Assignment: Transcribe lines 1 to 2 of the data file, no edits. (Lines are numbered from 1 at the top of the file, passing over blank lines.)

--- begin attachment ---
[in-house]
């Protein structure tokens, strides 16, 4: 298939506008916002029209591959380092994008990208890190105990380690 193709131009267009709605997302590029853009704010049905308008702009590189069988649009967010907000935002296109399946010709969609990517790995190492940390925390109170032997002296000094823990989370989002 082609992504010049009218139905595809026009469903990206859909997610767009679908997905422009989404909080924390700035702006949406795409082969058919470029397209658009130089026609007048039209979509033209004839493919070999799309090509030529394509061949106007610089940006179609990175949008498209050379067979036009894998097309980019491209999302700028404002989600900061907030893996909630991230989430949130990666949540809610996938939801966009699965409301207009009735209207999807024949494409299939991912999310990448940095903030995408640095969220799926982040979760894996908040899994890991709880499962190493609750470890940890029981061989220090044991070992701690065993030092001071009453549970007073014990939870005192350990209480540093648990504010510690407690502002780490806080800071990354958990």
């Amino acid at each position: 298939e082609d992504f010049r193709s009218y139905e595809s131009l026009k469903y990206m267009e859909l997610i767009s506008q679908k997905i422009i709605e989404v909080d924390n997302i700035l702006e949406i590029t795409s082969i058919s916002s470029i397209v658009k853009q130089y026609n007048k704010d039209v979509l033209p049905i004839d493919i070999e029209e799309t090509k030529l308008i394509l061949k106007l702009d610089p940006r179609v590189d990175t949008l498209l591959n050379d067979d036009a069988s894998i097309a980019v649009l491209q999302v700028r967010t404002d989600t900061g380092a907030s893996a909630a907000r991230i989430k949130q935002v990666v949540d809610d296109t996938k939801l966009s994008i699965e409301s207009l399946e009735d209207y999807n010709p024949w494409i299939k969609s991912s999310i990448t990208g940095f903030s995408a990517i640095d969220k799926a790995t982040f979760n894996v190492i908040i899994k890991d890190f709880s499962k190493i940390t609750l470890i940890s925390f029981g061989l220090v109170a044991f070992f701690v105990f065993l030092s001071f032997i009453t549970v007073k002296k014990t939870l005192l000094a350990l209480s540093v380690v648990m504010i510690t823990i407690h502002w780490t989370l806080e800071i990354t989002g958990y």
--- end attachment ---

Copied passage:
[in-house]
């Protein structure tokens, strides 16, 4: 298939506008916002029209591959380092994008990208890190105990380690 193709131009267009709605997302590029853009704010049905308008702009590189069988649009967010907000935002296109399946010709969609990517790995190492940390925390109170032997002296000094823990989370989002 082609992504010049009218139905595809026009469903990206859909997610767009679908997905422009989404909080924390700035702006949406795409082969058919470029397209658009130089026609007048039209979509033209004839493919070999799309090509030529394509061949106007610089940006179609990175949008498209050379067979036009894998097309980019491209999302700028404002989600900061907030893996909630991230989430949130990666949540809610996938939801966009699965409301207009009735209207999807024949494409299939991912999310990448940095903030995408640095969220799926982040979760894996908040899994890991709880499962190493609750470890940890029981061989220090044991070992701690065993030092001071009453549970007073014990939870005192350990209480540093648990504010510690407690502002780490806080800071990354958990």